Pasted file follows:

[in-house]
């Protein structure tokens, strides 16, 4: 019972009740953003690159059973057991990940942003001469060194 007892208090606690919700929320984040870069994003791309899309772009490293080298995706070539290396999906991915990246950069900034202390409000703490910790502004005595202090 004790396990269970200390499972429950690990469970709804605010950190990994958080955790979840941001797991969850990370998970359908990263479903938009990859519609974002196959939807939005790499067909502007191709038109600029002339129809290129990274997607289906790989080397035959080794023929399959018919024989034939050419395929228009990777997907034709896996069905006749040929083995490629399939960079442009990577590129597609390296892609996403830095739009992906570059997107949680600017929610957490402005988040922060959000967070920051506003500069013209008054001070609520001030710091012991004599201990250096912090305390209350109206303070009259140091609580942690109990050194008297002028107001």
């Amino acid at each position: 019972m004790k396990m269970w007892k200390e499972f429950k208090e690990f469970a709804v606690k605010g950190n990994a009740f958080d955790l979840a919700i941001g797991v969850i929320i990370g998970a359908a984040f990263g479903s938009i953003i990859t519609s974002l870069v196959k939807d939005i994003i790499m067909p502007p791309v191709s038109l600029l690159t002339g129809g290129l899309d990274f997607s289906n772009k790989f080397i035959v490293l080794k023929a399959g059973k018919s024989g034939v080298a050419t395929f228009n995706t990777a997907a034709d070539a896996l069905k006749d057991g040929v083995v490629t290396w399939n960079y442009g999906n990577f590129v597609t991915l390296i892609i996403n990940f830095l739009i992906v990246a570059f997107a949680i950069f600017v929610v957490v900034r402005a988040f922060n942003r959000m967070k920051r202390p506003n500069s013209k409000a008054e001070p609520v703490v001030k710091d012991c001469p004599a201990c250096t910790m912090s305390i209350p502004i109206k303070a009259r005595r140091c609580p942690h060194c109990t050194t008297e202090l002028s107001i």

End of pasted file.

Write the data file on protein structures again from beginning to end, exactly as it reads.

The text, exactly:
[in-house]
């Protein structure tokens, strides 16, 4: 019972009740953003690159059973057991990940942003001469060194 007892208090606690919700929320984040870069994003791309899309772009490293080298995706070539290396999906991915990246950069900034202390409000703490910790502004005595202090 004790396990269970200390499972429950690990469970709804605010950190990994958080955790979840941001797991969850990370998970359908990263479903938009990859519609974002196959939807939005790499067909502007191709038109600029002339129809290129990274997607289906790989080397035959080794023929399959018919024989034939050419395929228009990777997907034709896996069905006749040929083995490629399939960079442009990577590129597609390296892609996403830095739009992906570059997107949680600017929610957490402005988040922060959000967070920051506003500069013209008054001070609520001030710091012991004599201990250096912090305390209350109206303070009259140091609580942690109990050194008297002028107001």
């Amino acid at each position: 019972m004790k396990m269970w007892k200390e499972f429950k208090e690990f469970a709804v606690k605010g950190n990994a009740f958080d955790l979840a919700i941001g797991v969850i929320i990370g998970a359908a984040f990263g479903s938009i953003i990859t519609s974002l870069v196959k939807d939005i994003i790499m067909p502007p791309v191709s038109l600029l690159t002339g129809g290129l899309d990274f997607s289906n772009k790989f080397i035959v490293l080794k023929a399959g059973k018919s024989g034939v080298a050419t395929f228009n995706t990777a997907a034709d070539a896996l069905k006749d057991g040929v083995v490629t290396w399939n960079y442009g999906n990577f590129v597609t991915l390296i892609i996403n990940f830095l739009i992906v990246a570059f997107a949680i950069f600017v929610v957490v900034r402005a988040f922060n942003r959000m967070k920051r202390p506003n500069s013209k409000a008054e001070p609520v703490v001030k710091d012991c001469p004599a201990c250096t910790m912090s305390i209350p502004i109206k303070a009259r005595r140091c609580p942690h060194c109990t050194t008297e202090l002028s107001i």